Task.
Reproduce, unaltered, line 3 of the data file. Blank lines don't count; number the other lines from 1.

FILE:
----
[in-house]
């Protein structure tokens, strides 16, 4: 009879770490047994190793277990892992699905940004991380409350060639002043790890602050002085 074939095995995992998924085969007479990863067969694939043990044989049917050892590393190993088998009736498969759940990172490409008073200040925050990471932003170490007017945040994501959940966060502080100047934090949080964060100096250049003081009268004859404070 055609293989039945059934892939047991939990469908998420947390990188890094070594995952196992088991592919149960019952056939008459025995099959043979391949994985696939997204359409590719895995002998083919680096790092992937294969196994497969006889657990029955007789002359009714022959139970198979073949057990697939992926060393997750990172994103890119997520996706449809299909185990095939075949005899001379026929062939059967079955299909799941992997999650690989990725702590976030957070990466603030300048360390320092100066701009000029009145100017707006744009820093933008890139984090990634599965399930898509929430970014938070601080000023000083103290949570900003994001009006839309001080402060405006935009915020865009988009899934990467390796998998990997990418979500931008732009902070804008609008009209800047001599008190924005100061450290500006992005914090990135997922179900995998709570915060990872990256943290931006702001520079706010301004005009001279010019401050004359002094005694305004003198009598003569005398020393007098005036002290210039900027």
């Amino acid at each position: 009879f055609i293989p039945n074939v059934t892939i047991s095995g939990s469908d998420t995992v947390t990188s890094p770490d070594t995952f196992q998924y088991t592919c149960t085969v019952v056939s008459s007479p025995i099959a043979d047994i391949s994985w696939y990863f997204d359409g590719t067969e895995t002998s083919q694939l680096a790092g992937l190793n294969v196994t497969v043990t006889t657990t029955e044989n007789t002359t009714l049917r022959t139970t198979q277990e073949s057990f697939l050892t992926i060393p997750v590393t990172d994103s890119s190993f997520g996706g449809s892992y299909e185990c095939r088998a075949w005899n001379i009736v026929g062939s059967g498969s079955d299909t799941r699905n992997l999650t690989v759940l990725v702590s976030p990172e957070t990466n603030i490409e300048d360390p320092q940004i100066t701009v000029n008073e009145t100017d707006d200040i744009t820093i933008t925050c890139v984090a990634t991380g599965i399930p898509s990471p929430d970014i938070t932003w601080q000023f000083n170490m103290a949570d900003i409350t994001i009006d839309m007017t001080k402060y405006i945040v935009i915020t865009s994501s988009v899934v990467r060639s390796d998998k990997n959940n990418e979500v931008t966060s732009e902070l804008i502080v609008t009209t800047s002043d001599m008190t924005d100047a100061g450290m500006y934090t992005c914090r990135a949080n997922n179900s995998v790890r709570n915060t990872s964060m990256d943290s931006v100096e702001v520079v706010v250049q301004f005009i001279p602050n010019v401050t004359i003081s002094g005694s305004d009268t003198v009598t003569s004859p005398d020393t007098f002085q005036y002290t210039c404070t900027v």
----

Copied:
């Amino acid at each position: 009879f055609i293989p039945n074939v059934t892939i047991s095995g939990s469908d998420t995992v947390t990188s890094p770490d070594t995952f196992q998924y088991t592919c149960t085969v019952v056939s008459s007479p025995i099959a043979d047994i391949s994985w696939y990863f997204d359409g590719t067969e895995t002998s083919q694939l680096a790092g992937l190793n294969v196994t497969v043990t006889t657990t029955e044989n007789t002359t009714l049917r022959t139970t198979q277990e073949s057990f697939l050892t992926i060393p997750v590393t990172d994103s890119s190993f997520g996706g449809s892992y299909e185990c095939r088998a075949w005899n001379i009736v026929g062939s059967g498969s079955d299909t799941r699905n992997l999650t690989v759940l990725v702590s976030p990172e957070t990466n603030i490409e300048d360390p320092q940004i100066t701009v000029n008073e009145t100017d707006d200040i744009t820093i933008t925050c890139v984090a990634t991380g599965i399930p898509s990471p929430d970014i938070t932003w601080q000023f000083n170490m103290a949570d900003i409350t994001i009006d839309m007017t001080k402060y405006i945040v935009i915020t865009s994501s988009v899934v990467r060639s390796d998998k990997n959940n990418e979500v931008t966060s732009e902070l804008i502080v609008t009209t800047s002043d001599m008190t924005d100047a100061g450290m500006y934090t992005c914090r990135a949080n997922n179900s995998v790890r709570n915060t990872s964060m990256d943290s931006v100096e702001v520079v706010v250049q301004f005009i001279p602050n010019v401050t004359i003081s002094g005694s305004d009268t003198v009598t003569s004859p005398d020393t007098f002085q005036y002290t210039c404070t900027v």